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Woman's struggle brings disease to light
Monday 27 December 2010
Woman’s struggle brings disease to light
When Charles Town resident Claudia Patterson first started experiencing the symptoms of fibromyalgia, one of her biggest fears was that she would have to abandon the stage.
"I work for a living, but my degree is in music education, so music and musicals have always been a huge part of my life," Patterson said. "It was scary, it was frightening. The stage was something I didn't want to give up."
Fibromyalgia is a medical condition with symptoms ranging from chronic, widespread pain and tenderness to decreased physical function to a "fibro haze," which can cause sufferers to have trouble with their memory and to feel not themselves.
"I was almost afraid to get back on stage because I was having trouble remembering my lines," Patterson said about her issues with fibro haze.
Patterson, who also is a Hodgkin's lymphoma survivor, knew something was wrong about five years ago after putting her mother in a nursing home. Patterson was experiencing pains, which she attributed to physical exertion, and then she started suffering from the haze.
"I went to the doctor and asked what was going on. I just thought I was getting old," she said. "They ran tests to eliminate other things and sent me to a physician to treat the fibromyalgia. Prior to that, I'd never even heard of fibromyalgia."
Patterson's experience with the condition can be seen as a microcosm of a national fibromyalgia problem. An estimated six to 12 million Americans, mostly women, suffer from fibromyalgia and as many as three fourths of those afflicted may be under-diagnosed, according to HealthyWomen.org, which recently released the results of a fibromyalgia study sponsored by Forest Laboratories Inc.
"Fibromyalgia can present (symptoms) in a number of different ways," said Dr. Nathan Wei, a rheumatologist out of Frederick who treats a number of fibromyalgia patients and who participated in the study. "Depending on the presenting symptoms, a person can see any number of different specialists. It's not one of those diseases that you hear a lot about."
While fibromyalgia typically isn't a life-threatening condition, it can lead to multiple physical and mental problems if left untreated.
"I think the major problem is what it does to the patient's self esteem and psyche," Wei said. "They have a very real problem but are sometimes blown off by doctors. If they have these debilitating symptoms and nobody understands, they can become depressed. Symptoms will worsen and the patient may develop other symptoms."
"The impact is felt not only on a person's career but on their ability to do household activities. That can be really important in the long haul," he added.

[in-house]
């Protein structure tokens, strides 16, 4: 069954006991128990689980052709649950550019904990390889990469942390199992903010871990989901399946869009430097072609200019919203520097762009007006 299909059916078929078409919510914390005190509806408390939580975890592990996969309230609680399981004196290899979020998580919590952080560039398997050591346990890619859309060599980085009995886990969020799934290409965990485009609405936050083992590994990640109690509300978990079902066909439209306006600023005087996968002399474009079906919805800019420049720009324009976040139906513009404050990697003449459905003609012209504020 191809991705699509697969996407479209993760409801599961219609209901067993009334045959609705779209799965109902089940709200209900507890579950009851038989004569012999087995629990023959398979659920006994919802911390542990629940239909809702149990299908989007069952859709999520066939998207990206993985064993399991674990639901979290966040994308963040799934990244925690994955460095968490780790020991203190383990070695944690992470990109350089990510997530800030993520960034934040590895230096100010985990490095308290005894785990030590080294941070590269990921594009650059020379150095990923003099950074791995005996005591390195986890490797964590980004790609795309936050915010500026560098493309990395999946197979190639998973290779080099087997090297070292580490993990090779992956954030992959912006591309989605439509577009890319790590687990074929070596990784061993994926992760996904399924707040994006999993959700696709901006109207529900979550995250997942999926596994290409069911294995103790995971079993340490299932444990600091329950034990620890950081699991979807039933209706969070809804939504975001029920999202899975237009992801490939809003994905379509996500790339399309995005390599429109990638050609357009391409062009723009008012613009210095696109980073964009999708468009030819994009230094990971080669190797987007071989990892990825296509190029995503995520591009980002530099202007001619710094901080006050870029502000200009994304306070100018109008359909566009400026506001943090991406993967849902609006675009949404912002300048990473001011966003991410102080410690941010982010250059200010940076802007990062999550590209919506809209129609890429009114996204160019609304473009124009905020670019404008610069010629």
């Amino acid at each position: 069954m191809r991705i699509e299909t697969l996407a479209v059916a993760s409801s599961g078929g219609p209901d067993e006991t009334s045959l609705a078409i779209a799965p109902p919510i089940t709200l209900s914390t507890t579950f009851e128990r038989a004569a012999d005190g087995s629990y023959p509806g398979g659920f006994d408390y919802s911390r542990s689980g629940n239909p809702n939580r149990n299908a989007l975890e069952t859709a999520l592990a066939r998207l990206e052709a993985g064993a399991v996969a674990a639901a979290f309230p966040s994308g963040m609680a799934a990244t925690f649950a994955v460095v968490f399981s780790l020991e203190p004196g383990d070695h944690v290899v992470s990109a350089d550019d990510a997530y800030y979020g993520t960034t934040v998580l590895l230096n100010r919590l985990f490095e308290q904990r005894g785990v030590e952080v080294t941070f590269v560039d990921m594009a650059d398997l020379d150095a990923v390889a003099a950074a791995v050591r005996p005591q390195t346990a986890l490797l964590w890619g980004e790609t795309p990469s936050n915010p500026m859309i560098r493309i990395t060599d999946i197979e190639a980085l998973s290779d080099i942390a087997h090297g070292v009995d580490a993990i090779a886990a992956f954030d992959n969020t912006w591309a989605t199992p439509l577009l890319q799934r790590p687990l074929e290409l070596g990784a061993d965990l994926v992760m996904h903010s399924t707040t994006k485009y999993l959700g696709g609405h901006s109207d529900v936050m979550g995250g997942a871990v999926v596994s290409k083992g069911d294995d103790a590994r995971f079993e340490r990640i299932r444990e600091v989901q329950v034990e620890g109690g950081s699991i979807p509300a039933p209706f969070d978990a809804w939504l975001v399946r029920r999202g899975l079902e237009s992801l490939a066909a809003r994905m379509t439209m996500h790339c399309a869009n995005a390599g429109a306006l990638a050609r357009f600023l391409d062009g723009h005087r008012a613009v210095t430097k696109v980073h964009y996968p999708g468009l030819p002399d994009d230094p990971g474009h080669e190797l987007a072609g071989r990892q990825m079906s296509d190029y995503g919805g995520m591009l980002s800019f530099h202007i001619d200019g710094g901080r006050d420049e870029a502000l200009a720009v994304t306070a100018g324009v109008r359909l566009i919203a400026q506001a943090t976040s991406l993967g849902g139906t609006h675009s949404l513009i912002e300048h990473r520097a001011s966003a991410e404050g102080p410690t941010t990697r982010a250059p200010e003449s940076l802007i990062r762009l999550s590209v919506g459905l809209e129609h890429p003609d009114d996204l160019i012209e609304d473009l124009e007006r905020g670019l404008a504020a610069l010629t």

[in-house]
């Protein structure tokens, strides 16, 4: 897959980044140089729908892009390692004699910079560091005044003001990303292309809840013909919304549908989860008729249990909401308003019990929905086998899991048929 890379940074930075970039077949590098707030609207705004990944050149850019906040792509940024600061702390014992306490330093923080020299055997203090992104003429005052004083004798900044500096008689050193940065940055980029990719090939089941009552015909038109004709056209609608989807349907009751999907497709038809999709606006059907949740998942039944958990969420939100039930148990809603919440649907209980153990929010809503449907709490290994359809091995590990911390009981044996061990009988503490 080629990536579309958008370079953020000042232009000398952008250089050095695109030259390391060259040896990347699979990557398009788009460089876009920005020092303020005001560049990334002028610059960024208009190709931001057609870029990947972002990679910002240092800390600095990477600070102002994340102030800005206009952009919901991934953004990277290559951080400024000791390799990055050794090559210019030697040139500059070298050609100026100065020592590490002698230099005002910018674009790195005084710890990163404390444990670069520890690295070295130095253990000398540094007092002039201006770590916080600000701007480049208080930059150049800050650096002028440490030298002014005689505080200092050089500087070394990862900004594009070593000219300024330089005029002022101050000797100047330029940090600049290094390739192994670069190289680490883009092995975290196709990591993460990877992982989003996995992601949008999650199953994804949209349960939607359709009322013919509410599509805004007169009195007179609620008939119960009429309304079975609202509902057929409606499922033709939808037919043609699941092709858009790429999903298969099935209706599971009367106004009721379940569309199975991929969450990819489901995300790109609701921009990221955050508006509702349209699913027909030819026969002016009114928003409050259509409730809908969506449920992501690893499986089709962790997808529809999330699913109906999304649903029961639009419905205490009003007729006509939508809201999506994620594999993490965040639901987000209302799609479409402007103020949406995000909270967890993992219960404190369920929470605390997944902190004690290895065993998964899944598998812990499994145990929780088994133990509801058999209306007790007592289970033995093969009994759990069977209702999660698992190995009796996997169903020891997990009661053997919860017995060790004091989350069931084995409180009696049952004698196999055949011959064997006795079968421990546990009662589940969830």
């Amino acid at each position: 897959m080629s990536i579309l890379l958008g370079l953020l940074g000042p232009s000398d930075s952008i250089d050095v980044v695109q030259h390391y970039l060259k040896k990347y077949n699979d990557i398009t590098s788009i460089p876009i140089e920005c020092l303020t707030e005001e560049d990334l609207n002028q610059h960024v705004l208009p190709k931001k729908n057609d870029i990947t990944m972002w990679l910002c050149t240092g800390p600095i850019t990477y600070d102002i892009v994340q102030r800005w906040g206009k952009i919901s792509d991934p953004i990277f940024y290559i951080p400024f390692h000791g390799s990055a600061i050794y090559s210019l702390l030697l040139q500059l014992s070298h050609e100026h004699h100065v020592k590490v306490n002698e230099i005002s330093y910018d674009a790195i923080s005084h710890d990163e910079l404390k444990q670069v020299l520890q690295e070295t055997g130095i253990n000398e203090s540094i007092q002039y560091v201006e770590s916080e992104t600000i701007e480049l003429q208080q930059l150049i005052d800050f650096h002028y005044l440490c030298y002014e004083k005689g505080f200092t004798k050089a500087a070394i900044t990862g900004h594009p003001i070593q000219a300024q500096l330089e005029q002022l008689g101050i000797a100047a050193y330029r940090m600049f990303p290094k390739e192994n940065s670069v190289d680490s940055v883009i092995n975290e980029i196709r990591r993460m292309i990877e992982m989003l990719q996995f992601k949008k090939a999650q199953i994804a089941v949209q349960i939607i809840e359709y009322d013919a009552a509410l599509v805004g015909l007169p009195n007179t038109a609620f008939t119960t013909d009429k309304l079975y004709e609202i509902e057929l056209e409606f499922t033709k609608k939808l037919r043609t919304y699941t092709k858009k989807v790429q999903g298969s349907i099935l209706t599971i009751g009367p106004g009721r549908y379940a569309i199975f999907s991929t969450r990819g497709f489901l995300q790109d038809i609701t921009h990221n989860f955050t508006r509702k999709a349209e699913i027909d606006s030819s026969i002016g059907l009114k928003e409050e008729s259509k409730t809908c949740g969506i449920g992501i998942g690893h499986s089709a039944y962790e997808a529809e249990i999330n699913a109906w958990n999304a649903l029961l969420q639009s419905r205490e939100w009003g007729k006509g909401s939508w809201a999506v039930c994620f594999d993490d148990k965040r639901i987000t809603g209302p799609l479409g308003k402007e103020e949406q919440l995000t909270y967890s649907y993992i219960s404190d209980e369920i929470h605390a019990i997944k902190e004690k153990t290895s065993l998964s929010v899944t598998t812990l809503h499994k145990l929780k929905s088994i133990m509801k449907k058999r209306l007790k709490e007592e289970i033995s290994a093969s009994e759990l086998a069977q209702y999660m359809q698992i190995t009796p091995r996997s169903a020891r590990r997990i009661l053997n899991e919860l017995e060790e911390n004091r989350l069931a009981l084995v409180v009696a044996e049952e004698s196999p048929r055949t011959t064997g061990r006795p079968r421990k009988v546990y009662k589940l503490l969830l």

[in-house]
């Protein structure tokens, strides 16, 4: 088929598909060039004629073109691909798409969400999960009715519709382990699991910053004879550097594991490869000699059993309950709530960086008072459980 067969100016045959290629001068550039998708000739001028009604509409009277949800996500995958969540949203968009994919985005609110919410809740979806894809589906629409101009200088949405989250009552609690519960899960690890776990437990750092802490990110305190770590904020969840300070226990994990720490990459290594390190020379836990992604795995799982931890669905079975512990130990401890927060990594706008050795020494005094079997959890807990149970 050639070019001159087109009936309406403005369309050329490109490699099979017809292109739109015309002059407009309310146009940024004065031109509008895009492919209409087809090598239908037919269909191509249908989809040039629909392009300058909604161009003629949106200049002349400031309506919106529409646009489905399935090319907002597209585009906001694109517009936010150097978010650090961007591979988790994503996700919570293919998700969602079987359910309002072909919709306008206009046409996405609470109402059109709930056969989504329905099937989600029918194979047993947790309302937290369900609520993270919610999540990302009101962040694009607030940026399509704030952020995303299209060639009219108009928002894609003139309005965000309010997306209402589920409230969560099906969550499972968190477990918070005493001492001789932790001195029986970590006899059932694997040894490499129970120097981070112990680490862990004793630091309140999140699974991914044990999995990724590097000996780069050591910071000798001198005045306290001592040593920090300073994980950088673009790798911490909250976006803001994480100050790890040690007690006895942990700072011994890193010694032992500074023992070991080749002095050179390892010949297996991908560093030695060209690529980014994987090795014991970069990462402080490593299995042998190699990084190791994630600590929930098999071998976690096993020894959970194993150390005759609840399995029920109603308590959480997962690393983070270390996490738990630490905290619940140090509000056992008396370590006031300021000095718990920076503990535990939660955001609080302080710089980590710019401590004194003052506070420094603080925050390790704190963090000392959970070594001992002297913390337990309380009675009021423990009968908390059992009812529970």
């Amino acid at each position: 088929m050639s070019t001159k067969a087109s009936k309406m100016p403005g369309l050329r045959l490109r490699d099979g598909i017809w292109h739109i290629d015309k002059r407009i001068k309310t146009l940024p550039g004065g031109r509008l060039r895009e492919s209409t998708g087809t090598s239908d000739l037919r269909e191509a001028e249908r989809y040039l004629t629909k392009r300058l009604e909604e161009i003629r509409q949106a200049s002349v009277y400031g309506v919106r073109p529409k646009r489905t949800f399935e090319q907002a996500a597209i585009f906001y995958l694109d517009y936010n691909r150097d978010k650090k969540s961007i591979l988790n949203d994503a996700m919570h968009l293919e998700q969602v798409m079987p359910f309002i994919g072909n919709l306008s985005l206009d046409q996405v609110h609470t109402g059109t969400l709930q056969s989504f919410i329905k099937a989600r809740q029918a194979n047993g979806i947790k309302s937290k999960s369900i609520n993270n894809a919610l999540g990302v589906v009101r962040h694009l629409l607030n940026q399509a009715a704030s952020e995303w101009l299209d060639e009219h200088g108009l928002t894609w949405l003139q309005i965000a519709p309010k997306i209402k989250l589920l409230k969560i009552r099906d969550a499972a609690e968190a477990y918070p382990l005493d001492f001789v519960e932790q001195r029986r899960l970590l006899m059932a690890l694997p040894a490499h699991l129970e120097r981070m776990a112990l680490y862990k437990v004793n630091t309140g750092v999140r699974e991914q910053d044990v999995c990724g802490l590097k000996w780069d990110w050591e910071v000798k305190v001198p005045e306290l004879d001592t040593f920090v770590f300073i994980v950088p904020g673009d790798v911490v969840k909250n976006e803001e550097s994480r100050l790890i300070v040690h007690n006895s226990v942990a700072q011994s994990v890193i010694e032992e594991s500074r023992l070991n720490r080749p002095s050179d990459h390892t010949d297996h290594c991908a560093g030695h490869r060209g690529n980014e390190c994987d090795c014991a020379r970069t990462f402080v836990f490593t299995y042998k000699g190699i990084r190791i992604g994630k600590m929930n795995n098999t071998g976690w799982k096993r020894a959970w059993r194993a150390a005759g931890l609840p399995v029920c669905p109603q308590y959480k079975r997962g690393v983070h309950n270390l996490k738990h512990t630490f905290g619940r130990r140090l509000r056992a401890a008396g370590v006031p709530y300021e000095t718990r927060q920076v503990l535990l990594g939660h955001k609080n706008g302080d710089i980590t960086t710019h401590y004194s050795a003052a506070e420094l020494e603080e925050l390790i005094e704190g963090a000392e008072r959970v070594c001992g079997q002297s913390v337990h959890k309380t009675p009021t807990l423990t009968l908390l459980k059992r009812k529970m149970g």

One of the reasons a patient with fibromyalgia may be "blown off" by a doctor is that it is such a difficult disease to diagnose.
"Fibromyalgia is a diagnosis of exclusion," Wei said. "There's no simple blood or imaging test that can make the diagnosis. You have to be pretty aggressive with treatment once diagnosed. It's very challenging, there's no one treatment. Treatment has to be highly individualized."
Treatment for fibromyalgia can include aerobic and cognitive exercises, and there are numerous medications available.
"I got on medication and that's working well," Patterson said. "The haze and aching is gone as long as I take my meds and I'm not willing to go off the meds to find out if I'd still have symptoms."
Patterson takes two pills each day, one in the morning and one at night. "I can still screw up and end up in pain, but it's mainly if I overdo something, and it's no more than someone else my age."
The proper treatment has also allowed Patterson to continue her work in local community productions. She performed at a dinner theater for 16 weeks earlier in the year, and she just finished with "White Christmas" at Charles Town's Old Opera House, a production in which she had a song and dance number. She usually tries to perform in at least two productions a year.
"Some movements were definitely more difficult," Patterson said. "(In) White Christmas I had a dance number that, five years ago, I'm not so sure I could have done. But the theater is important, and I like doing it. It's something that really makes me feel good. It's my reward in life."
Patterson considers herself lucky that she has had the support of her family to get her through everything, and that her doctor was competent to know what was wrong with her.
"Where I was the most fortunate was that my doctor recognized it," she said. "From what I've heard, fibromyalgia can go undiagnosed for a long time. I did a TV spot about a year ago for fibromyalgia awareness, and someone I worked with came to me and said their mother had seen the spot and recognized that that's what she had."
Wei said he has had patients come in for fibromyalgia because someone who knew what the disease was told them the symptoms.
A patient's outlook greatly improves the sooner a diagnosis can be made and treatment is started, he said.
When it comes to medication for fibromyalgia, it's important for people to be patient until they find the correct medication, Patterson said.
"I know what I'm on doesn't work for everybody, but keep trying until you find something that works for you," she said. "And the more people who are aware that it's (fibromyalgia) out there, the better the chance they have of recognizing it and getting help."
The above originally appeared here.
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